The team "is continuing to promote the project with full vigor to meet its goal of landing a Blue-and-White spacecraft on the Moon in 2018—thereby making Israel the fourth country in the world to successfully land a spacecraft on the moon," it said in a statement on its website.
Google announced Monday that the prize would not be going to any of the teams, who have been working towards the goal since 2007, since none of them were able to meet the March deadline.
"Today we announce that after consulting our teams over the last few months, that there will not be a launch by March 31st, 2018, and our grand prize will go unclaimed. We are exploring a number of ways to proceed, to continue to support our teams," XPRIZE announced on Twitter.
Today, we announce that after consulting our teams over the last few months, that there will not be a launch by March 31st, 2018, and our grand prize will go unclaimed. We are exploring a number of ways to proceed, to continue to support our teams: https://t.co/n2jQ8lKWcX— Google Lunar XPRIZE (@glxp) January 23, 2018
"We are extraordinarily grateful to Google for enabling this 10-year journey with us and for having the foresight and courage to support and catalyze the commercial space industry, which was the ultimate goal of this competition," the company said.
The first of the five private international teams— from Israel, India, Japan, the United States and an international team— to have landed a rover on the Moon, travel at least 500 meters and transmit data back to Earth would have claimed the proposed $30 million prize money.
The competition, originally announced in 2007, whittled down the five finalists from 33 original teams.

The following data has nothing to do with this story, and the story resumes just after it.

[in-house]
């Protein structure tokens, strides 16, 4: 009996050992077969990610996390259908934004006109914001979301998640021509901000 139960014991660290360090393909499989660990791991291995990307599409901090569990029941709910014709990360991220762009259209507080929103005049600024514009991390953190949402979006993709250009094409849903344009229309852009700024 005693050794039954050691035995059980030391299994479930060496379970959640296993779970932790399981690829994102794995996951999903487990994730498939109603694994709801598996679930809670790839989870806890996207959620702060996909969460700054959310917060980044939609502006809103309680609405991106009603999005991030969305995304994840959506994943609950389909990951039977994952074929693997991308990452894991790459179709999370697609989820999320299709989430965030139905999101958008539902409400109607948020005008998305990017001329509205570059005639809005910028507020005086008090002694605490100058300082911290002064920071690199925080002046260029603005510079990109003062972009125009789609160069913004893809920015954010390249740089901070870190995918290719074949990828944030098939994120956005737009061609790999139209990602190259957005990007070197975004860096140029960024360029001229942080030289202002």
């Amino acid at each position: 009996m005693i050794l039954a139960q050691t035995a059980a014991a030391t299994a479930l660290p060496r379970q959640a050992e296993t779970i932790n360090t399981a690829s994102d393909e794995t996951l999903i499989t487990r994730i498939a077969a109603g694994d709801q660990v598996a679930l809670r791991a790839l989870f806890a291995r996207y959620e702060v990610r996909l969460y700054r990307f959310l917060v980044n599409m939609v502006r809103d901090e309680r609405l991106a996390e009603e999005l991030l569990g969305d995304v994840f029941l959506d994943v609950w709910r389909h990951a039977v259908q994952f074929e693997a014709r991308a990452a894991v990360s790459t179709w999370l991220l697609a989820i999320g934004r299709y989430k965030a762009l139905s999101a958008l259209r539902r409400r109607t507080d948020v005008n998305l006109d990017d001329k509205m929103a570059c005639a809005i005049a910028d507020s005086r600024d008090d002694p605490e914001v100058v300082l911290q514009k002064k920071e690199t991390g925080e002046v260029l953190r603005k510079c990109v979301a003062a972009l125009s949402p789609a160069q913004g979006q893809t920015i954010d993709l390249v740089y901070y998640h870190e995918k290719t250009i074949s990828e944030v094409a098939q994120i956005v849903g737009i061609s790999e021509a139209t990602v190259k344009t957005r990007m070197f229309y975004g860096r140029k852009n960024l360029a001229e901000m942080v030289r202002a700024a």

SpaceIL, founded in 2011, ran into financing issues in December 2017 but received funds from a variety of sources, including businessman Sam Sagol, Amdocs founder Morris Khan, the Adelson Family Foundation, Charles and Lynn Schusterman Foundation, Bezeq and the Israel Space Agency.
SpaceIL said its team was at the "most advanced" stage with regard to landing a probe on the surface of the moon, bringing Israel closer to "joining the prestigious circle of the three superpowers that have managed to reach the moon: the United States, the former Soviet Union and China."
While the group did not detail at what stage the development stands or when the probe was to be launched, it did announce successful tests of the propulsion system.
"Recently, the tests of the propulsion system of the spacecraft developed by Israel Aerospace Industries have been successfully completed," the company said.
It added that it is "certain" to launch before the end of 2018.
In 2016, the company ran a promotional campaign at Ben Gurion Airport with a model of the craft, asking travelers to send a selfie with the spacecraft, which would be brought to the surface of the Moon.
SpaceIL will use a SpaceX Falcon 9 rocket to traverse the solar system.
Noa Amouyal contributed to this report